Home Uncategorized U.S. medical cannabis enrollments quadrupled from 2016 to 2020

U.S. medical cannabis enrollments quadrupled from 2016 to 2020

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A growing number of people in the United States are enrolling in medical marijuana programs, with the total surpassing 2.97 million through 2020, more than quadrupling the number of people enrolled in 2016, according to a study published in Annals of Internal Medicine.

These programs enable participants to buy marijuana for medical use. Although marijuana is still illegal under the federal Controlled Substances Act, the National Conference of State Legislatures reports that 37 states, D.C. and four U.S. territories had legalized marijuana for medical use as of February.

State laws vary on which health conditions qualify someone for participation, but the study’s researchers found that the most common condition cited by current participants is chronic pain (noted by about 61 percent of enrollees), followed by post-traumatic stress disorder (11 percent).

Other conditions that may qualify people for participation, depending on their state’s law, include multiple sclerosis, Alzheimer’s, AIDS, glaucoma, Crohn’s disease and chemotherapy-induced nausea and vomiting.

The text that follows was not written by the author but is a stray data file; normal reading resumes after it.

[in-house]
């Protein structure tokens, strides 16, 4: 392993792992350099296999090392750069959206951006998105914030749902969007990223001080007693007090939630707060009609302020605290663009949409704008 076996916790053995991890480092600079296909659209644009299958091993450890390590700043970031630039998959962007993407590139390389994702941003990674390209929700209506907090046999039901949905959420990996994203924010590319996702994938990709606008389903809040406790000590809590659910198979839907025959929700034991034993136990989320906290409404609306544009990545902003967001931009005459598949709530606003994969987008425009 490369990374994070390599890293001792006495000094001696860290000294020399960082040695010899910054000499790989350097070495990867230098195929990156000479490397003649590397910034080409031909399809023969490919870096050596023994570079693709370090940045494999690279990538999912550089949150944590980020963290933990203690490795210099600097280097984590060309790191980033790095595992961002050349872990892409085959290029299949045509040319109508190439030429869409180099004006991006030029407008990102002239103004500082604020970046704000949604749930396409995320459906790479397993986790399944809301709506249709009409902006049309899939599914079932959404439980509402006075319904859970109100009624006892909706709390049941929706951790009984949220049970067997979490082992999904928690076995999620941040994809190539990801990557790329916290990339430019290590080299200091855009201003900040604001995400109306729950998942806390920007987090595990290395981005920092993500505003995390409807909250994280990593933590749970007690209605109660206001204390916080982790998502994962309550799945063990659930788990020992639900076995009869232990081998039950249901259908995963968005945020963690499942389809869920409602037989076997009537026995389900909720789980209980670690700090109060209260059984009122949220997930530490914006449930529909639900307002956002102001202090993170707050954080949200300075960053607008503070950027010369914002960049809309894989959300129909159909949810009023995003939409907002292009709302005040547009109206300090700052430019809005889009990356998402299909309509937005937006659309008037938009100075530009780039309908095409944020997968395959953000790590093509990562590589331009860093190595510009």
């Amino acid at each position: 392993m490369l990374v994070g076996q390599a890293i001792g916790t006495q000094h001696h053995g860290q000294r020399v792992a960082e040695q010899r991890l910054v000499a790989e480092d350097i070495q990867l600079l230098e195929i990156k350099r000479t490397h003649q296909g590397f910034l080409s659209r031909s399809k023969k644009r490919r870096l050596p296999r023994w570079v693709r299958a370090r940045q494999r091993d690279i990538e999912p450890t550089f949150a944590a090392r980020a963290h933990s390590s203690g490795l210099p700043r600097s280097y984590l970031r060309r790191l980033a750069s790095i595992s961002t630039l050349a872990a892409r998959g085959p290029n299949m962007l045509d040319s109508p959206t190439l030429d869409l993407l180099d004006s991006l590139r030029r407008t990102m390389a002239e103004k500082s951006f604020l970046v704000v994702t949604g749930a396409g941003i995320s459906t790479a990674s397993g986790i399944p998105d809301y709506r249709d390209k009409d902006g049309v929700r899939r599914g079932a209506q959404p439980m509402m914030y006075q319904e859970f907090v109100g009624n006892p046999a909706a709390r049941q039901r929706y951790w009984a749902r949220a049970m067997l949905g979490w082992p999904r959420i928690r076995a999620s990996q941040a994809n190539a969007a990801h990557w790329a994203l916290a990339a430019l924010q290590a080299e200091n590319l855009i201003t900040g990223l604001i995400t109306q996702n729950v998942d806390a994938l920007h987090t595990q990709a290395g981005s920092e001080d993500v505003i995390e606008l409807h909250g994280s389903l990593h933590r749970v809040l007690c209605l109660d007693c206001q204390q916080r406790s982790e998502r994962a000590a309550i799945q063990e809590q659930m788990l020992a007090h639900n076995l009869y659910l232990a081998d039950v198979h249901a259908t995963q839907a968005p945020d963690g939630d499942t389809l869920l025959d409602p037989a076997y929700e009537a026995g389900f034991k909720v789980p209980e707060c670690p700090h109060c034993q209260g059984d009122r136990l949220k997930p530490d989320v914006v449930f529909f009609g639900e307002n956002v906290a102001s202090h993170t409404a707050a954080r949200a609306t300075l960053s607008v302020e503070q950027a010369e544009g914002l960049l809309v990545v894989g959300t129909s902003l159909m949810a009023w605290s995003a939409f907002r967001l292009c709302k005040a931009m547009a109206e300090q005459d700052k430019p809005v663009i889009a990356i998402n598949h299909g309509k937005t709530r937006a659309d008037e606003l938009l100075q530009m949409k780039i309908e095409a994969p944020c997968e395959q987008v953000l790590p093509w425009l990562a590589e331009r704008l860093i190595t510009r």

To enroll in a medical marijuana program, people must get a doctor’s referral and sign up on their state’s registry. Then, for a fee, they are given a card that allows them to buy medical marijuana from an approved dispensary. It may be available in a variety of forms: pill, powder, liquid, oil and dried leaves. [Read more at The Washington Post]

The post U.S. medical cannabis enrollments quadrupled from 2016 to 2020 appeared first on Cannabis Business Executive – Cannabis and Marijuana industry news.

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